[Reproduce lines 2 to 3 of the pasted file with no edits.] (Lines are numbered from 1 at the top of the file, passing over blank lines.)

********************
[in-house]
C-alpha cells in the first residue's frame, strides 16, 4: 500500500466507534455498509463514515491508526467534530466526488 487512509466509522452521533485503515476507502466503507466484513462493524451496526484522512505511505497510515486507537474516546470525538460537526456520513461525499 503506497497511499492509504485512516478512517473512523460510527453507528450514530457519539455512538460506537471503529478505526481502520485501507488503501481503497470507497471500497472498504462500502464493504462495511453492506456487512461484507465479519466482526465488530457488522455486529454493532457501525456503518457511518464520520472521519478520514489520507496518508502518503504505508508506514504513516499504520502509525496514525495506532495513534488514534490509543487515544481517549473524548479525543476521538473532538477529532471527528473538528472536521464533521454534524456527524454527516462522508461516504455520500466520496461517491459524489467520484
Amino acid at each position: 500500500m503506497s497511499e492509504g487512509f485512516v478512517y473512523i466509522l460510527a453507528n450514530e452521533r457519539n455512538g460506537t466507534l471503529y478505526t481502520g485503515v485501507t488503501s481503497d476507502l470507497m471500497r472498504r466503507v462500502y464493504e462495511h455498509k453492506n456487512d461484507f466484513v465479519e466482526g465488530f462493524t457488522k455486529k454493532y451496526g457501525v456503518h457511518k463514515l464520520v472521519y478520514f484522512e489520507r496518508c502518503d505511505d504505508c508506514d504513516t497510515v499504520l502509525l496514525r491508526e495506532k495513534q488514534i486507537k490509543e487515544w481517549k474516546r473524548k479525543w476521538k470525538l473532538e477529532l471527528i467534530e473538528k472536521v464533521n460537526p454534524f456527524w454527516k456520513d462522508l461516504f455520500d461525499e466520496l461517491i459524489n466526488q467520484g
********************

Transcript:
C-alpha cells in the first residue's frame, strides 16, 4: 500500500466507534455498509463514515491508526467534530466526488 487512509466509522452521533485503515476507502466503507466484513462493524451496526484522512505511505497510515486507537474516546470525538460537526456520513461525499 503506497497511499492509504485512516478512517473512523460510527453507528450514530457519539455512538460506537471503529478505526481502520485501507488503501481503497470507497471500497472498504462500502464493504462495511453492506456487512461484507465479519466482526465488530457488522455486529454493532457501525456503518457511518464520520472521519478520514489520507496518508502518503504505508508506514504513516499504520502509525496514525495506532495513534488514534490509543487515544481517549473524548479525543476521538473532538477529532471527528473538528472536521464533521454534524456527524454527516462522508461516504455520500466520496461517491459524489467520484
Amino acid at each position: 500500500m503506497s497511499e492509504g487512509f485512516v478512517y473512523i466509522l460510527a453507528n450514530e452521533r457519539n455512538g460506537t466507534l471503529y478505526t481502520g485503515v485501507t488503501s481503497d476507502l470507497m471500497r472498504r466503507v462500502y464493504e462495511h455498509k453492506n456487512d461484507f466484513v465479519e466482526g465488530f462493524t457488522k455486529k454493532y451496526g457501525v456503518h457511518k463514515l464520520v472521519y478520514f484522512e489520507r496518508c502518503d505511505d504505508c508506514d504513516t497510515v499504520l502509525l496514525r491508526e495506532k495513534q488514534i486507537k490509543e487515544w481517549k474516546r473524548k479525543w476521538k470525538l473532538e477529532l471527528i467534530e473538528k472536521v464533521n460537526p454534524f456527524w454527516k456520513d462522508l461516504f455520500d461525499e466520496l461517491i459524489n466526488q467520484g